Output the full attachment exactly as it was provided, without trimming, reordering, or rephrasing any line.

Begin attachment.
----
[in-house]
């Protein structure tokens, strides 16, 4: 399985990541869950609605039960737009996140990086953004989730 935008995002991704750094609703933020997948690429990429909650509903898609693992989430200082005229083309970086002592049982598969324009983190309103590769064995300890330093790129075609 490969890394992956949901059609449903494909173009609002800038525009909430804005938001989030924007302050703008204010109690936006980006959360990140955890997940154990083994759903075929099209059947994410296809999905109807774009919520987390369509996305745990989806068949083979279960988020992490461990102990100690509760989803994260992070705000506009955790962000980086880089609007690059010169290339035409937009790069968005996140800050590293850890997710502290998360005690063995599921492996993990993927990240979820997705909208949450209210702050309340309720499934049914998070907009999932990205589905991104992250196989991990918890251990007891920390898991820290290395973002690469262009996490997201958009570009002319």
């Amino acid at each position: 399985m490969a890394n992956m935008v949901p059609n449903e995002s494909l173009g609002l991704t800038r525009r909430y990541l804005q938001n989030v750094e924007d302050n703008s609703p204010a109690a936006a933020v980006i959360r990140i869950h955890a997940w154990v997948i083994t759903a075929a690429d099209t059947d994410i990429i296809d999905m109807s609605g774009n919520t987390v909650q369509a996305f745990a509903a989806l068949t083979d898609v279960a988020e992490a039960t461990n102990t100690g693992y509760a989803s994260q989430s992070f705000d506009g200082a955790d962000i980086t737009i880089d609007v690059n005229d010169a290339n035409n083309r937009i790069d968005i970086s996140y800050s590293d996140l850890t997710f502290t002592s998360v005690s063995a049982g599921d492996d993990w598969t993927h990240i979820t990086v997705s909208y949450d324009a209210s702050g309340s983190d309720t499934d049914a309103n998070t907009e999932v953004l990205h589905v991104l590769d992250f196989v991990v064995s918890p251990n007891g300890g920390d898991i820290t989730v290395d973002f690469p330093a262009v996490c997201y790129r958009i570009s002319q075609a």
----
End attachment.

[in-house]
């Protein structure tokens, strides 16, 4: 399985990541869950609605039960737009996140990086953004989730 935008995002991704750094609703933020997948690429990429909650509903898609693992989430200082005229083309970086002592049982598969324009983190309103590769064995300890330093790129075609 490969890394992956949901059609449903494909173009609002800038525009909430804005938001989030924007302050703008204010109690936006980006959360990140955890997940154990083994759903075929099209059947994410296809999905109807774009919520987390369509996305745990989806068949083979279960988020992490461990102990100690509760989803994260992070705000506009955790962000980086880089609007690059010169290339035409937009790069968005996140800050590293850890997710502290998360005690063995599921492996993990993927990240979820997705909208949450209210702050309340309720499934049914998070907009999932990205589905991104992250196989991990918890251990007891920390898991820290290395973002690469262009996490997201958009570009002319």
């Amino acid at each position: 399985m490969a890394n992956m935008v949901p059609n449903e995002s494909l173009g609002l991704t800038r525009r909430y990541l804005q938001n989030v750094e924007d302050n703008s609703p204010a109690a936006a933020v980006i959360r990140i869950h955890a997940w154990v997948i083994t759903a075929a690429d099209t059947d994410i990429i296809d999905m109807s609605g774009n919520t987390v909650q369509a996305f745990a509903a989806l068949t083979d898609v279960a988020e992490a039960t461990n102990t100690g693992y509760a989803s994260q989430s992070f705000d506009g200082a955790d962000i980086t737009i880089d609007v690059n005229d010169a290339n035409n083309r937009i790069d968005i970086s996140y800050s590293d996140l850890t997710f502290t002592s998360v005690s063995a049982g599921d492996d993990w598969t993927h990240i979820t990086v997705s909208y949450d324009a209210s702050g309340s983190d309720t499934d049914a309103n998070t907009e999932v953004l990205h589905v991104l590769d992250f196989v991990v064995s918890p251990n007891g300890g920390d898991i820290t989730v290395d973002f690469p330093a262009v996490c997201y790129r958009i570009s002319q075609a």